Monday, July 04, 2011

DWI Appeal of the Day (DAD) - Anonymous Tip Insufficient for Stop of Driver

In Martinez v. State of Texas --- S.W.3d ----, 2011 WL 2555712 (Tex.Crim.App.) the state charged appellant with driving while intoxicated (DWI) and possession of marijuana. The facts were reported as follows:

"At 10:55 p.m., the police dispatcher radioed that an anonymous caller reported that a male driving a blue Ford pickup truck stopped at the intersection of 17th and Main Streets, put two bicycles into the back of the truck, and drove away westbound. Hurley was on patrol in the general area and spotted a green Ford F–250 truck that “looked like it was blue” FN2 approximately three quarters of a mile away from the site of the reported incident. He began following the truck and called dispatch to confirm the vehicle description. He trailed the truck for four blocks without observing any traffic violations, then stopped the vehicle. As he walked to driver's side of the truck, Officer Hurley noticed, in the truck bed, two bicycles that were not visible to him until he approached the truck. While speaking with appellant, the truck's driver, Hurley detected a strong odor of alcohol and noticed that appellant had bloodshot, glassy eyes."
The trial court denied the motion to suppress. On appeal, the appellate court stated that:

"At a suppression hearing involving an investigatory stop, the state need not establish that a crime occurred prior to the stop, but it must elicit testimony showing sufficient facts to prove that reasonable suspicion existed that a particular person has engaged in, or soon will be engaging in, criminal activity."
When it comes to anonymous tips, this court stated the law applicable as follows:

"When an officer's suspicion of criminal activity arises from an anonymous caller rather than from the officer's own observations, the tip seldom provides reasonable suspicion for an investigatory stop.FN12 The tip lacks “sufficient indicia of reliability,” such as a suitable level of police corroboration,FN13 to establish the “requisite quantum of suspicion.” FN14 An inverse relationship exists between the reliability of the informant and the amount of corroborated information required to justify the police intrusion; the less reliable the tip, the more information is needed .FN15 However, when the informant provides self-identifying information that makes himself accountable for the intervention, the degree of reliability significantly improves.FN16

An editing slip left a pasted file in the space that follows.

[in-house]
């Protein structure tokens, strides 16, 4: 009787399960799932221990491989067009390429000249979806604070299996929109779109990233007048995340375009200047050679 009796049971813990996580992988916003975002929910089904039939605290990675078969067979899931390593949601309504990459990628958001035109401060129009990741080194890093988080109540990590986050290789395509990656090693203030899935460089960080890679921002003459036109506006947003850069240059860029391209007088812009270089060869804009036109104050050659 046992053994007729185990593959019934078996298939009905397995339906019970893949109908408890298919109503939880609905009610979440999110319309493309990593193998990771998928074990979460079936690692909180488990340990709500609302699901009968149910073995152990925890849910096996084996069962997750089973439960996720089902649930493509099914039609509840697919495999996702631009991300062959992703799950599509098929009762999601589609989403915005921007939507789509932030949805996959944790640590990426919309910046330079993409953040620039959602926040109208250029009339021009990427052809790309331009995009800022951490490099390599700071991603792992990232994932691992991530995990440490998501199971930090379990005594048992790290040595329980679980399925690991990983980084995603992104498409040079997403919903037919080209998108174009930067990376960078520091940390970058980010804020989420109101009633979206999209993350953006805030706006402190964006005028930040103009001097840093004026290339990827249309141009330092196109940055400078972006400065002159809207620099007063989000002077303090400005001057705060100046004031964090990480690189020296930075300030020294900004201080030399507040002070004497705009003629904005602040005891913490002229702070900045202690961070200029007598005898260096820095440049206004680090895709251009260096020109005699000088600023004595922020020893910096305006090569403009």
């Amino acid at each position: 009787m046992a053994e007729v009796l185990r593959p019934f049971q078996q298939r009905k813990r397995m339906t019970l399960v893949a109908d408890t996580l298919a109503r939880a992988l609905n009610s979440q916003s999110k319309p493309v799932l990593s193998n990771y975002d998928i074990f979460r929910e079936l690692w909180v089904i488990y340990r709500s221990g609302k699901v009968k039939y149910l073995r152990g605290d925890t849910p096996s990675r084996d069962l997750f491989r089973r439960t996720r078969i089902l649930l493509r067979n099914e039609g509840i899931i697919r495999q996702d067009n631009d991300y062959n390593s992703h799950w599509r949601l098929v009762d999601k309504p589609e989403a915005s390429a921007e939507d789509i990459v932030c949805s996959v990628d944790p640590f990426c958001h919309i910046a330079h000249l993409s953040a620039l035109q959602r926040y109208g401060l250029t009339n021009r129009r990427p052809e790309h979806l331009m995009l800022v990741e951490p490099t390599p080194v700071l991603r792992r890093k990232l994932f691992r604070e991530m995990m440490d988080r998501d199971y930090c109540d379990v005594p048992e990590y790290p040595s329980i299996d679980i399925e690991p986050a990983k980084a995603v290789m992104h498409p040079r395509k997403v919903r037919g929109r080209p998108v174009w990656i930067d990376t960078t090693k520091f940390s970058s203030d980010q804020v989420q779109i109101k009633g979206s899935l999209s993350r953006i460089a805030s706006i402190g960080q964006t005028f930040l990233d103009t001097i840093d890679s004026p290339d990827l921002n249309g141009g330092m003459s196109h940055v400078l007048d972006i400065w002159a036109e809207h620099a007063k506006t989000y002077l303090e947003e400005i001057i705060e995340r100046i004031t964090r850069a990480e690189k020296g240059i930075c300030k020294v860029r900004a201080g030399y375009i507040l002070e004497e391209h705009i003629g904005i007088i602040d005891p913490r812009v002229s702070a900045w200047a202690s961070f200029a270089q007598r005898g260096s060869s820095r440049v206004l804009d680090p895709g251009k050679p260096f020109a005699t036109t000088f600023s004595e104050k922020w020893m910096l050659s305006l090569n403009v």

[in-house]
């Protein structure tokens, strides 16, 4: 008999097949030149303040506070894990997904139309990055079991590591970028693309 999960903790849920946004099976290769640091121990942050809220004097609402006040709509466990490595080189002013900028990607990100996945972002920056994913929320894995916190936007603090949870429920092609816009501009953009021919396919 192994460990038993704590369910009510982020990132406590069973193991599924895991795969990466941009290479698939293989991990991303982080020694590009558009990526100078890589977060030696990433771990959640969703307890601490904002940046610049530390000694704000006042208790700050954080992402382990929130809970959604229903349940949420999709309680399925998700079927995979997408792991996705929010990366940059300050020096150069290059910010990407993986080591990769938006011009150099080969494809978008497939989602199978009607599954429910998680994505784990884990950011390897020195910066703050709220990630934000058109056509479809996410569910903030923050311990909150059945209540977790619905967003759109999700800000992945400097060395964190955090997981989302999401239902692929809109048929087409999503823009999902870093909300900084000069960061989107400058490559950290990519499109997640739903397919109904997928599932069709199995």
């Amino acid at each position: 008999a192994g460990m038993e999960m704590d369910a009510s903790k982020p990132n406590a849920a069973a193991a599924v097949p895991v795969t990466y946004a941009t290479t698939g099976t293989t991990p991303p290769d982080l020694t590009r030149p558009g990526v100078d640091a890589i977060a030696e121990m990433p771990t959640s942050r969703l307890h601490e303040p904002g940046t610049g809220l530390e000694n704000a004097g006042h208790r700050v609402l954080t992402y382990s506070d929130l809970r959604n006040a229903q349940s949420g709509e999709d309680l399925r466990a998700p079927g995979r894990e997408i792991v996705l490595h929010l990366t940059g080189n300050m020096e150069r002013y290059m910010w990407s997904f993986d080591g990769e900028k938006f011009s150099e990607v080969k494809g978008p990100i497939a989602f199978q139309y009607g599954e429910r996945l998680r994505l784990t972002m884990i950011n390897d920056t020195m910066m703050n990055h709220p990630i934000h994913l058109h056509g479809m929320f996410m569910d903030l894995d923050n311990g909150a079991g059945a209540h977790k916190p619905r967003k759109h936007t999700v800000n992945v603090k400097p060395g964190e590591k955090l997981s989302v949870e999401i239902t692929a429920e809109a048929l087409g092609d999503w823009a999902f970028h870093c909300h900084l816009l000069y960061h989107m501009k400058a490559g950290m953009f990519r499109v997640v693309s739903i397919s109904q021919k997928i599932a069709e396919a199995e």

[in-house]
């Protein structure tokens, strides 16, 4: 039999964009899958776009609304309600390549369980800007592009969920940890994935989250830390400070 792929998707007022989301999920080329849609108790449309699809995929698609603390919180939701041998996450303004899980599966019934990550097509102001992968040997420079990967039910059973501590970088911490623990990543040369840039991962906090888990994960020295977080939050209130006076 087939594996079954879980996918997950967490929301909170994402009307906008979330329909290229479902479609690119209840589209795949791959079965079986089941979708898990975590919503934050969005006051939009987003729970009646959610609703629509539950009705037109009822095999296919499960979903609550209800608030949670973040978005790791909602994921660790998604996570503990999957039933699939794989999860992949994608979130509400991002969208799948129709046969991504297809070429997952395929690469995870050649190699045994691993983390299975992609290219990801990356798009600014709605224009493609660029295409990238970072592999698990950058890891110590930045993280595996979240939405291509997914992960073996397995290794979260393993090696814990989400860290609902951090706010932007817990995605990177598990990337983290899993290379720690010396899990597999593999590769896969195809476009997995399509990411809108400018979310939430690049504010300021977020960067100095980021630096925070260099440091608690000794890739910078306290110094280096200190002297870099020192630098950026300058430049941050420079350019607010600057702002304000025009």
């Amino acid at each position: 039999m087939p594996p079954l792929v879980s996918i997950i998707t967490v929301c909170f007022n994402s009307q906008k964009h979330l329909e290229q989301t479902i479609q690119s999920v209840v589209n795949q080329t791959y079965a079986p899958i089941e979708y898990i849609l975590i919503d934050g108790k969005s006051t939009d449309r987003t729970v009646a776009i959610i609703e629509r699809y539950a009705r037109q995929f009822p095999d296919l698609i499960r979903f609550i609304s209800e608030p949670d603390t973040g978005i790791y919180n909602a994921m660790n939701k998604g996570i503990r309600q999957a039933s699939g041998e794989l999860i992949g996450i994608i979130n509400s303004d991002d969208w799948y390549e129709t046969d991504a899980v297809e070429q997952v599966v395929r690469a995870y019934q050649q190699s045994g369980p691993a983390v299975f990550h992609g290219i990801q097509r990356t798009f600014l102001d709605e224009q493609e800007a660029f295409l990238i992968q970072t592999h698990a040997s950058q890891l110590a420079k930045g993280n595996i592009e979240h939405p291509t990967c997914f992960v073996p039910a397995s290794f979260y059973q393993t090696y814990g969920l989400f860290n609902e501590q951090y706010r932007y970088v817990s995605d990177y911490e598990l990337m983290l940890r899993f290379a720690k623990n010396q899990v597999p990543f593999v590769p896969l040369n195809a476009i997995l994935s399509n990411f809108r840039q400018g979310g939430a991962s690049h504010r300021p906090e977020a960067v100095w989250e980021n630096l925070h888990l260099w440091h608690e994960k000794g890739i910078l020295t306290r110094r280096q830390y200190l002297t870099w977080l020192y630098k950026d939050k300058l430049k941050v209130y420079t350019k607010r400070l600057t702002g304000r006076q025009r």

The court found the details of the call insufficient to establish both the reasonable suspicion that a crime had occurred, and that the driver was the one involved in the complained-of activity:

"As the record indicates, there was neither a complainant nor a report of stolen bicycles. The anonymous caller did not report contextual factors that reasonably connected the unusual activity to a theft, such as witnessing the suspect use bolt cutters to cut a bike lock or stating that the bikes were taken from someone's garage. More than the officer's opinion that an activity is “suspicious” was needed to relate the activity to a criminal act.FN26

"Finally, Officer Hurley had very little information, corroborated or otherwise, to connect appellant to the unusual activity other than the fact that appellant was driving a Ford pickup truck, similar in color to the described truck, close to the time that the unusual activity occurred, and within three quarters of a mile west of the reported incident.FN27 Even though Officer Hurley was informed that the alleged suspect was male, he testified that he would have pulled over a Ford pickup truck driven by a woman. Before he approached the truck after the stop, Officer Hurley did not see any bicycles in the bed of appellant's truck, nor did he have any other reason to stop the truck. The specific, articulable, corroborated facts known by the officer at the time of the stop were minimal."
Concluding, the court held:

"Based on our review of the totality of the circumstances, including the unknown reliability of the anonymous caller and the lack of specific, articulable facts suggesting that criminal activity was afoot, we find that Officer Hurley's investigatory detention of appellant was not supported by reasonable suspicion. The court of appeals erred in affirming the trial court's judgments. We reverse the judgments of the court of appeals and remand the causes to that court for further proceedings consistent with this opinion.

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